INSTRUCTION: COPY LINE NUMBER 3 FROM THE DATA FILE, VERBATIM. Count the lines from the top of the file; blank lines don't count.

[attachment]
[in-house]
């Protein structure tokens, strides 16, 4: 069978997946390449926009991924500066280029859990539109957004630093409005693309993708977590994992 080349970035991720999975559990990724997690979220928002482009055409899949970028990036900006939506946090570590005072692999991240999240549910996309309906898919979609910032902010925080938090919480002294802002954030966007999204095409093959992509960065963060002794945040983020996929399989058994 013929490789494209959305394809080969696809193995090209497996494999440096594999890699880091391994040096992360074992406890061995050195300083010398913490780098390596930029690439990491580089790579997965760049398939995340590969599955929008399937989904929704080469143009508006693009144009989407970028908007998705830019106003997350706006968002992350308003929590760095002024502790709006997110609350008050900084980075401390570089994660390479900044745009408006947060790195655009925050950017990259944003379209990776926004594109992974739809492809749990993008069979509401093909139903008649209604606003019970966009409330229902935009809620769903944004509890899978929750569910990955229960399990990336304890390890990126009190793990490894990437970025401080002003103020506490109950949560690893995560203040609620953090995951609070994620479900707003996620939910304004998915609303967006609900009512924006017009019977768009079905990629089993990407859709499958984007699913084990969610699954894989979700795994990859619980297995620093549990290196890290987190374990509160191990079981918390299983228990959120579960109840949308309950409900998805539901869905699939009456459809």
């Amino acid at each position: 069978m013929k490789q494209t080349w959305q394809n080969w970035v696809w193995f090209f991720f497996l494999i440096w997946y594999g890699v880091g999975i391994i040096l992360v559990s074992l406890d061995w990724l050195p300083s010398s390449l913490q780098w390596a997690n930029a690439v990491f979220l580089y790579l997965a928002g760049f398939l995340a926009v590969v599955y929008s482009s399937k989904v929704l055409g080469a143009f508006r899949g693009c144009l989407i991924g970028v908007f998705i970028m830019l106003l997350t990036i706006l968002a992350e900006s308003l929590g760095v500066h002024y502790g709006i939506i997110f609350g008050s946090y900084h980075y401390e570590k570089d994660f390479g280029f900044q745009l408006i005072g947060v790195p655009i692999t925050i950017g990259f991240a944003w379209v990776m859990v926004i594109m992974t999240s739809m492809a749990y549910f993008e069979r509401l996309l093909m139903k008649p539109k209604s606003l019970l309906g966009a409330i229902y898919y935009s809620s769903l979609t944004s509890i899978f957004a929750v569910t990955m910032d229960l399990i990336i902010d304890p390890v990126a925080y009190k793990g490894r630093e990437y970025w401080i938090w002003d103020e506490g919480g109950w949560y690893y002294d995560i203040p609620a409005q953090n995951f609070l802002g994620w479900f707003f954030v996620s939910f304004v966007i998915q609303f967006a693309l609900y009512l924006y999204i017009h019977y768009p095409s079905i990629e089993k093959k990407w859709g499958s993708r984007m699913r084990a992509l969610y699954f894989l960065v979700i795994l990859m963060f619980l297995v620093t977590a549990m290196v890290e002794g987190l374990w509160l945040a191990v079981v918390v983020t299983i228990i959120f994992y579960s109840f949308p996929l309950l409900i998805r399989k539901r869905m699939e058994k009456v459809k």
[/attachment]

């Amino acid at each position: 069978m013929k490789q494209t080349w959305q394809n080969w970035v696809w193995f090209f991720f497996l494999i440096w997946y594999g890699v880091g999975i391994i040096l992360v559990s074992l406890d061995w990724l050195p300083s010398s390449l913490q780098w390596a997690n930029a690439v990491f979220l580089y790579l997965a928002g760049f398939l995340a926009v590969v599955y929008s482009s399937k989904v929704l055409g080469a143009f508006r899949g693009c144009l989407i991924g970028v908007f998705i970028m830019l106003l997350t990036i706006l968002a992350e900006s308003l929590g760095v500066h002024y502790g709006i939506i997110f609350g008050s946090y900084h980075y401390e570590k570089d994660f390479g280029f900044q745009l408006i005072g947060v790195p655009i692999t925050i950017g990259f991240a944003w379209v990776m859990v926004i594109m992974t999240s739809m492809a749990y549910f993008e069979r509401l996309l093909m139903k008649p539109k209604s606003l019970l309906g966009a409330i229902y898919y935009s809620s769903l979609t944004s509890i899978f957004a929750v569910t990955m910032d229960l399990i990336i902010d304890p390890v990126a925080y009190k793990g490894r630093e990437y970025w401080i938090w002003d103020e506490g919480g109950w949560y690893y002294d995560i203040p609620a409005q953090n995951f609070l802002g994620w479900f707003f954030v996620s939910f304004v966007i998915q609303f967006a693309l609900y009512l924006y999204i017009h019977y768009p095409s079905i990629e089993k093959k990407w859709g499958s993708r984007m699913r084990a992509l969610y699954f894989l960065v979700i795994l990859m963060f619980l297995v620093t977590a549990m290196v890290e002794g987190l374990w509160l945040a191990v079981v918390v983020t299983i228990i959120f994992y579960s109840f949308p996929l309950l409900i998805r399989k539901r869905m699939e058994k009456v459809k």